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PERSONAL FINANCE / KATHY M. KRISTOF

Q & A : Loan Rules Can Be Bent for Some Home Buyers

March 27, 1994|KATHY M. KRISTOF

The Federal National Mortgage Assn., a major force in the residential mortgage market, recently said it will commit $1 trillion to help finance low-income and minority housing over the next six years--the biggest single commitment of its type ever.

Fannie Mae, which has already helped to finance more than 10 million home purchases, says it will reach out to renters, recent immigrants and central city residents who in the past have been ignored by the major mortgage lenders.

How can you tap the agency's largess, and what should you expect to receive if you do? Here are some answers:

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Q: What is Fannie Mae doing, and how will it help me buy a home?

A: The agency has a national "community home buyers" program that does three things. It lowers required down payments to as little as 5% of the price--and up to 2% of the down payment may be borrowed elsewhere or received as a gift by the buyer. It raises another key lending guideline, the "housing expense-to-income ratio," so that a buyer can qualify for a bigger loan than his or her income ordinarily would allow. And it establishes a review board that will take a second look at loan rejections.

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Q: What does that mean in dollars and cents?

A: If you wanted to buy a $70,000 house, you would normally have to earn more than $30,000 and have roughly $8,400 cash to close the deal, including down payment, closing costs and "mandatory cash reserves."

Under the community home buyers program, you could qualify for the loan with an income of $25,782. And the amount of cash required to close the loan would be just $7,000, according to Fannie Mae. Additionally, a portion of your down payment could come from a "soft second," which is a loan from a state or city housing agency.

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Q: Where would I find a soft second?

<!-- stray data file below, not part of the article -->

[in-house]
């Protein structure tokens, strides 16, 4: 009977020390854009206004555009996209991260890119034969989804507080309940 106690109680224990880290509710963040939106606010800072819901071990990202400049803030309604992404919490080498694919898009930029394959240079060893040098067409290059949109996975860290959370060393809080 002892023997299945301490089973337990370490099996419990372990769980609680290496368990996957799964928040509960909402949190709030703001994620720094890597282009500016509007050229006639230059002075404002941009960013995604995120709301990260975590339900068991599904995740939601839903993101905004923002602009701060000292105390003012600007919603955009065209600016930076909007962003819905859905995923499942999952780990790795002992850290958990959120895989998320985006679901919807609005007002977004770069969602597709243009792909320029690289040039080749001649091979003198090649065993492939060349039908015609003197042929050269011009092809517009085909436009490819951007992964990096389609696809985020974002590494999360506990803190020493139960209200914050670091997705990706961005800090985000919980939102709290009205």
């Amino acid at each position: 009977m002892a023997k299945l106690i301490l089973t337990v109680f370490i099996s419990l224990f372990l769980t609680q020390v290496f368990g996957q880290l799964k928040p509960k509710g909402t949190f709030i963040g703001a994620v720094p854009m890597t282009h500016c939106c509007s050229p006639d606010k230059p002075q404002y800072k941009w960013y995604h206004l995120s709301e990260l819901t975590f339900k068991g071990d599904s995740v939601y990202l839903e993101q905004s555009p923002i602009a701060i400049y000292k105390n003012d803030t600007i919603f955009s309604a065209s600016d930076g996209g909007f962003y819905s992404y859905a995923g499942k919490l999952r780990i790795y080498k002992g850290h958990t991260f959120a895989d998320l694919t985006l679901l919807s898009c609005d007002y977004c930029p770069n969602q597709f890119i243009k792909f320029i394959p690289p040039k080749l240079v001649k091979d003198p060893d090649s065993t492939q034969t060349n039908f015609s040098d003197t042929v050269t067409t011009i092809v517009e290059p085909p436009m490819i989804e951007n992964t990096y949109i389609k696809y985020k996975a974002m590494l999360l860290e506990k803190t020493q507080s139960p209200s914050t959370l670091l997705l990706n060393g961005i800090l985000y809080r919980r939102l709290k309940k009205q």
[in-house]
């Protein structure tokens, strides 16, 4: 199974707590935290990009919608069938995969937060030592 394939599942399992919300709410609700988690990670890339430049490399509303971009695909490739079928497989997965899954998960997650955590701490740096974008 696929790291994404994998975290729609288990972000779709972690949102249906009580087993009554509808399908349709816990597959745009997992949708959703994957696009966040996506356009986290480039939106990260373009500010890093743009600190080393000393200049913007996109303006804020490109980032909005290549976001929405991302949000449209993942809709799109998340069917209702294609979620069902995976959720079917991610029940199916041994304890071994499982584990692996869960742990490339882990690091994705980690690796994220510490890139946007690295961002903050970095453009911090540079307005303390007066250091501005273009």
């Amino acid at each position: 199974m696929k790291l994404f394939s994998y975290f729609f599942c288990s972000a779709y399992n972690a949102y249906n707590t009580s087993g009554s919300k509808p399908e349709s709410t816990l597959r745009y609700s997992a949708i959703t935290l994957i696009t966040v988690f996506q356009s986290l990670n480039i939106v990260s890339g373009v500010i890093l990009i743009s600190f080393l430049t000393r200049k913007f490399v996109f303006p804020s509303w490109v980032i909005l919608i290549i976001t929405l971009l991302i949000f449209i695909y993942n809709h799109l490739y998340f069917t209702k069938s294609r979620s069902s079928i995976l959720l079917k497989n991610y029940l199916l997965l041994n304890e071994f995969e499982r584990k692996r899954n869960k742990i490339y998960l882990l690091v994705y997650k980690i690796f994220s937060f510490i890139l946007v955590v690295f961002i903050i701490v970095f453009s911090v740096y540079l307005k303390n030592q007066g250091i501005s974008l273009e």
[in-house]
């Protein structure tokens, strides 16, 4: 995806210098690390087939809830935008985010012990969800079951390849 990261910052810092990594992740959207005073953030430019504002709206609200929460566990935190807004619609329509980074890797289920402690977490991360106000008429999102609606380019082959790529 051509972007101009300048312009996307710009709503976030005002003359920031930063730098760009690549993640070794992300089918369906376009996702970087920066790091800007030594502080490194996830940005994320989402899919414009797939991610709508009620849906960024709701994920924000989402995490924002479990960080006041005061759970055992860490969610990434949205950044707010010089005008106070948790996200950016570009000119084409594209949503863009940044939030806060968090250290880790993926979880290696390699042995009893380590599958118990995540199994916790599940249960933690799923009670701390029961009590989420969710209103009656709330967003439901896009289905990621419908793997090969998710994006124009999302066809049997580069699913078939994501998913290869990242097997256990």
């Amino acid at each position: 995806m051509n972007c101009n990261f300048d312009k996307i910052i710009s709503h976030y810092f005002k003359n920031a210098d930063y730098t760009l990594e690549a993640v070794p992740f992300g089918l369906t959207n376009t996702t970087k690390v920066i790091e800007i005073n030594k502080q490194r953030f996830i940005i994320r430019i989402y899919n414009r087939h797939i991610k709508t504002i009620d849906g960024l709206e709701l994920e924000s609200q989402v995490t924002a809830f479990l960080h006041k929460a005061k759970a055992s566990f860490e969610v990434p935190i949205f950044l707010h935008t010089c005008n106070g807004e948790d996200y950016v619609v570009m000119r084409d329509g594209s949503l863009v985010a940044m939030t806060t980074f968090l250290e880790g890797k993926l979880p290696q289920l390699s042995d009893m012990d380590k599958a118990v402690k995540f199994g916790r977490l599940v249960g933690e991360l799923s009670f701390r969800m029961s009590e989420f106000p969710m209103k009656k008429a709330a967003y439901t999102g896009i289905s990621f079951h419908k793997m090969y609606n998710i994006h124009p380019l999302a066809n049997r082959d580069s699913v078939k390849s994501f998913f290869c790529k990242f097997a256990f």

A: Look in the phone book for housing assistance agencies, or ask a lender or loan counselor. Most major cities have at least one agency that makes loans of this type to low-income families that are attempting to buy their first homes.

In Los Angeles, for example, you'd call the Los Angeles Housing Department. Some community groups, such as Los Angeles Neighborhood Housing Services and Community Build, are also working closely with Fannie Mae, says Scott Van Dellen, a Fannie Mae official who concentrates on low-income housing.

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Q: What is the purpose of the review board?

A: Its aim is to ferret out discriminatory rejections--loans that could have been approved if the lender had used slightly more flexible lending guidelines. (All lenders have some flexibility in accepting or rejecting borrowers who don't meet certain strict criteria, but a Federal Reserve Bank of Boston study found that lenders were more likely to be flexible when the applicant was white.)

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Q: How do I apply for one of these loans?

A: The first step is to call (800) 7-FANNIE and request an information packet. The information packet will include a booklet called "Opening the Door to a Home of Your Own," which includes a self-test to help you figure out whether you're likely to be accepted.

The packet also includes the names of participating lenders. (Fannie Mae does not make loans directly to consumers; it works through banks, savings and loans and mortgage banking companies such as Countrywide Funding and Fleet Mortgage.) Once you've determined that you're a good prospect for the Fannie Mae program, you simply can visit or call one of the lenders identified in the packet and tell them you want to get a loan through the Fannie Mae community lending program.

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Q: How about the interest rate?

A: Interest rates would vary, depending on the lender, market conditions and whether you choose a fixed-rate or adjustable-rate loan. Current conforming loan rates start at about 5% for an adjustable-rate loan and at about 8% for a fixed-rate loan. (You can get a lower rate if you pay points--an up-front fee calculated as a percentage of the loan amount.)

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Q: What would make me a good prospect for Fannie Mae's community lending program?

A: Generally speaking, you must be a good credit risk, which means you usually pay your bills promptly and don't have major negative items--such as bankruptcies and foreclosures--in your credit history. You also need a steady source of income, but under this program that doesn't necessarily mean a long time spent at the same job. In other words, if you've switched jobs frequently but have maintained roughly the same--or rising--wages, the changes won't be counted against you.

Finally, for the community lending program, you generally can't earn more than 115% of the median income in your area. And your loan amount can't exceed $203,150--unless you're buying a home in Hawaii, where lending limits are substantially higher.

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Q: How do I find out the median income in my area?

A: Fannie Mae provides its lenders with a booklet giving median household incomes and community lending limits for more than 500 cities. When you visit a lender to ask about the program, you can ask to see the median income in the city where you live (or the city closest to you).

The median income is $44,600 in the Los Angeles and Long Beach metropolitan area; it is $56,500 in the Anaheim-Santa Ana area.

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